For 2021, the HSA contribution limits have increased due to inflation. An individual with self-only coverage under an HDHP can contribute up to $3,600, a $50 increase. For those with family coverage, the new limit is $7,200, a $100 annual increase.
2021 HSA Contribution Limits
|Single Coverage||Family Coverage||Catch Up Contributions (55+)|
2021 HDHP Minimum Deductibles and Out-of-Pocket Limits
The IRS did not raise the annual minimum deductible for high deductible health plans. The rate cannot be less than $1,400 for self-only coverage, and $2,800 for family coverage. This means all those HRAs that reimburse HDHP medical deductibles after the IRS minimum limits do not need to change for 2021.
Out-of-pocket maximums went up, however. For self-only coverage, the maximum increased by $100, from $6,900 to $7,000. For family coverage, the maximum increased by $200, from $13,800 to $14,000.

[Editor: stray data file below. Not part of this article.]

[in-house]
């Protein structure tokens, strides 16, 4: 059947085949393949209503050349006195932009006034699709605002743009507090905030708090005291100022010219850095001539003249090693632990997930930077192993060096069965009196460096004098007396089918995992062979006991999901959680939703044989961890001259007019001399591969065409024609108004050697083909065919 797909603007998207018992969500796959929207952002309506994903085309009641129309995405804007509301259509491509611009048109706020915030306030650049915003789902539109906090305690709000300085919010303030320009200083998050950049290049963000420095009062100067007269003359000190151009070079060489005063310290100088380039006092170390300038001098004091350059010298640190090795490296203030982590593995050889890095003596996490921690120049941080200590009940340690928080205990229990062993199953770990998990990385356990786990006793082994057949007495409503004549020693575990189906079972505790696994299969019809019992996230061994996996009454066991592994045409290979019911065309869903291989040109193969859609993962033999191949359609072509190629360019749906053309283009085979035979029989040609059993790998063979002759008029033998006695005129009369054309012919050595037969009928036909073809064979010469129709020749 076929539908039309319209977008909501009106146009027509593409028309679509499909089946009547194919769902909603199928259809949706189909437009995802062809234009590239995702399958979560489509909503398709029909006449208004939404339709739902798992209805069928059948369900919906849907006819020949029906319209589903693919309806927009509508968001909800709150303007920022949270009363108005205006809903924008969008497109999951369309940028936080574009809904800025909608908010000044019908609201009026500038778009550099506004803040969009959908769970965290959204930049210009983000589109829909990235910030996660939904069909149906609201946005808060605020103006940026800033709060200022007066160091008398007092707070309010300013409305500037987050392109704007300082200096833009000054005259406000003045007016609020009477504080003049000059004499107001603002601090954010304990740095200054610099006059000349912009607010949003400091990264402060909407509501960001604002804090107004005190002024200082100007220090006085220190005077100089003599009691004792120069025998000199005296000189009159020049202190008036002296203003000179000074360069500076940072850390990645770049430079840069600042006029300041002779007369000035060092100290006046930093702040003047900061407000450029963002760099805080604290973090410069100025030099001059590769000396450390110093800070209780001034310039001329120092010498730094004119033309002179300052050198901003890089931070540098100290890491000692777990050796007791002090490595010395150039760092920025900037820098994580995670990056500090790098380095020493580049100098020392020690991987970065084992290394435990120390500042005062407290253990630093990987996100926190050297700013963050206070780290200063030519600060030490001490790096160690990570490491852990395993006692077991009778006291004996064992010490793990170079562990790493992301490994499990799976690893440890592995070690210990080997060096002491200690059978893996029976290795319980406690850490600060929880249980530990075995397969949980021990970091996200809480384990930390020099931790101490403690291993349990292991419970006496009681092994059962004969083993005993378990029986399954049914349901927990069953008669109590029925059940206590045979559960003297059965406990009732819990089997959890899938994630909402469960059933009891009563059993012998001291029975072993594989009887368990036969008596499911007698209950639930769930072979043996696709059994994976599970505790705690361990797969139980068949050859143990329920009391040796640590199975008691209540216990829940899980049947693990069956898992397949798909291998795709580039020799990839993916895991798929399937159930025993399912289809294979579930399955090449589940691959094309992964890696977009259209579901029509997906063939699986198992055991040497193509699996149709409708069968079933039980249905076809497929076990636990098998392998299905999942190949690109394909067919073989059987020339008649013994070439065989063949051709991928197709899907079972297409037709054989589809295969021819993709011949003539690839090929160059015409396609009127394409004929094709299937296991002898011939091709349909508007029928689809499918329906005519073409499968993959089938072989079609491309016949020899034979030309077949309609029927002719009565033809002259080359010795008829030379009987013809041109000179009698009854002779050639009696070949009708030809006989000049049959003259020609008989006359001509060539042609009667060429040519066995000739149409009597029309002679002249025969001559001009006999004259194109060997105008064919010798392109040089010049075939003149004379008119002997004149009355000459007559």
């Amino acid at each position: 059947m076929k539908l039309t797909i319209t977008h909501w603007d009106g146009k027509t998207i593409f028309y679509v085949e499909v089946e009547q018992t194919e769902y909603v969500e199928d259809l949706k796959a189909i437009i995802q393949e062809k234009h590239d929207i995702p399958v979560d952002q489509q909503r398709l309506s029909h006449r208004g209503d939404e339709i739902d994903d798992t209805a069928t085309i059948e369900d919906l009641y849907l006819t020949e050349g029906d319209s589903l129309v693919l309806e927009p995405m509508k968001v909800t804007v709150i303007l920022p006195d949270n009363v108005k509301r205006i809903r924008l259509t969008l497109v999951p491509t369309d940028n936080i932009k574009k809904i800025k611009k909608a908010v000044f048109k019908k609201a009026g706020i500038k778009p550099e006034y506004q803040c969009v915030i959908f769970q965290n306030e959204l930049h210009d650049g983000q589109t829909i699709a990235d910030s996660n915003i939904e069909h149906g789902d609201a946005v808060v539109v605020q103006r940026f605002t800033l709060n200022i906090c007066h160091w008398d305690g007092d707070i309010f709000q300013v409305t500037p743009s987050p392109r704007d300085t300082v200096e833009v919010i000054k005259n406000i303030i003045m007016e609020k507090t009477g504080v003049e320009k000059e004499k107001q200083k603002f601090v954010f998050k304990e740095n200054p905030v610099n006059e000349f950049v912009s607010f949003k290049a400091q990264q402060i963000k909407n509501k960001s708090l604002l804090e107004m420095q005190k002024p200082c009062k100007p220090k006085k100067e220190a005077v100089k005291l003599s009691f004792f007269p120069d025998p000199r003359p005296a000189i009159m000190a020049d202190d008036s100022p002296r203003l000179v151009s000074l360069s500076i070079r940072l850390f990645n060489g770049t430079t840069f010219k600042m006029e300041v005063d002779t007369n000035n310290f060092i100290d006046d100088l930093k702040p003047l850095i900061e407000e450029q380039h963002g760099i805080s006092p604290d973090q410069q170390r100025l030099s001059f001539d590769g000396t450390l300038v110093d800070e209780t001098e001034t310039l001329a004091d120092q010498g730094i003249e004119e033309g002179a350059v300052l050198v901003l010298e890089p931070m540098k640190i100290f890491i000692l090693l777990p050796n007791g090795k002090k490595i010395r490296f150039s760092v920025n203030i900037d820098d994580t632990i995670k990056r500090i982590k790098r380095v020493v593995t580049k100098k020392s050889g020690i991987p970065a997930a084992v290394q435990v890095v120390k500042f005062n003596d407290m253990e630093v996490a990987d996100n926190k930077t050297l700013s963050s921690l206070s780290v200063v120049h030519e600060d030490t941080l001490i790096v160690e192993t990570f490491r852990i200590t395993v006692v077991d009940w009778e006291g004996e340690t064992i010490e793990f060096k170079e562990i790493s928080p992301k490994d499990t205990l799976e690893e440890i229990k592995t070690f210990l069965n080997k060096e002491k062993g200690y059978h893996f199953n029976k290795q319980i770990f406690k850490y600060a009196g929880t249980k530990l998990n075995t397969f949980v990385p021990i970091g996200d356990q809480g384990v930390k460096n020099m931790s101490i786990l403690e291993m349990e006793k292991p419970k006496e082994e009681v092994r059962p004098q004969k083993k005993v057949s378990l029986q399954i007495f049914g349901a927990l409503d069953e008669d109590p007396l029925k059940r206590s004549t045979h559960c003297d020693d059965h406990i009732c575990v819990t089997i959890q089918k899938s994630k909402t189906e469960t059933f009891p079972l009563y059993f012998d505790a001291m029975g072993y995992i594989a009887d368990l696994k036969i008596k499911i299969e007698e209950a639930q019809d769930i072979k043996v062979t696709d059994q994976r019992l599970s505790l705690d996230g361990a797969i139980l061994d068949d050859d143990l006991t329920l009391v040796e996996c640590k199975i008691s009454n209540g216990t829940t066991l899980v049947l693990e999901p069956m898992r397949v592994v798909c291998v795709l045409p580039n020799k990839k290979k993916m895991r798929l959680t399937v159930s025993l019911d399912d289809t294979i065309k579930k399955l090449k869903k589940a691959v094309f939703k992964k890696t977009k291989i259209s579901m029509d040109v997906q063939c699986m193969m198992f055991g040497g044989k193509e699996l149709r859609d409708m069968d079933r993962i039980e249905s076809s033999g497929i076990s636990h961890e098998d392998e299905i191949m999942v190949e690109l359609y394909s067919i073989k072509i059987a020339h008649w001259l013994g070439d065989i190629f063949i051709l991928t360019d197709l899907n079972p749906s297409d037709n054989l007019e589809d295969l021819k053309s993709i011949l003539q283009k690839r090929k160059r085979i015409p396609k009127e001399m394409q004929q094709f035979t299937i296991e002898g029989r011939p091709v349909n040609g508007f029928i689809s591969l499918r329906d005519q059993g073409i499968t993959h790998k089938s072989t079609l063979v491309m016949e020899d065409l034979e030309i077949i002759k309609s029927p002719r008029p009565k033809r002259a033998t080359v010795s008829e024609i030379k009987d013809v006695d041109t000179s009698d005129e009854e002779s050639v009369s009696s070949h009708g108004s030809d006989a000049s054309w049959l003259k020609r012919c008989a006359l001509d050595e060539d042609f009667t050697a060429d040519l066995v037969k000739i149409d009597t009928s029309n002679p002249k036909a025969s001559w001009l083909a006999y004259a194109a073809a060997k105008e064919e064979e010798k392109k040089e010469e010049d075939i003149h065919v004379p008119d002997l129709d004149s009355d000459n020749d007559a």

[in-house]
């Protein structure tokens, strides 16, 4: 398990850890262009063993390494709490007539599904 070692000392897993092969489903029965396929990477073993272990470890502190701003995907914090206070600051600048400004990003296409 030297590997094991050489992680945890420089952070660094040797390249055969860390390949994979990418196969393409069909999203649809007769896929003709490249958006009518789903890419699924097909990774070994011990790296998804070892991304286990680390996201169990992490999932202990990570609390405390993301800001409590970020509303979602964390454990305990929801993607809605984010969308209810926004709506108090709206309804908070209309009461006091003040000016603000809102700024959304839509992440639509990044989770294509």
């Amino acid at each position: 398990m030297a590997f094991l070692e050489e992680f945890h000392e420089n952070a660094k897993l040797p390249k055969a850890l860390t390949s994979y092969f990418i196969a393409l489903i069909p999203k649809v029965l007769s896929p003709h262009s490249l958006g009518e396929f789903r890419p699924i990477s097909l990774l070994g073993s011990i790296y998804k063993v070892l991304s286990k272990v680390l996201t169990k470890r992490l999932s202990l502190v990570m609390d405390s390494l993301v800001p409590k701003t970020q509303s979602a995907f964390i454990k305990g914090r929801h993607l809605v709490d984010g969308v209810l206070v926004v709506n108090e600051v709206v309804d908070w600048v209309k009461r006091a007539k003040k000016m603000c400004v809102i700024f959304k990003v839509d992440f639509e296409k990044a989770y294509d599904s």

HDHP Minimum Deductibles and Out-of-Pocket Maximums
|Single minimum deductible||$1,400||$1,400||$1,350|
|Family minimum deductible||$2,800||$2,800||$2,700|
|Single out-of-pocket maximum||$7,000||$6,900||$6,750|
|Family out-of-pocket maximum||$14,000||$13,800||$13,500|
An HSA is owned solely by the account owner. The HSA owner may use the benefit funds to pay for eligible expenses for themselves and their dependents.
If married spouses each have self-only coverage, they can only contribute up to the self-only maximum.
Account owners may fund their HSA from a personal IRA (traditional or Roth) once in their lifetime. (On the docket for a future, more in depth article). The contribution counts towards the annual contribution limit.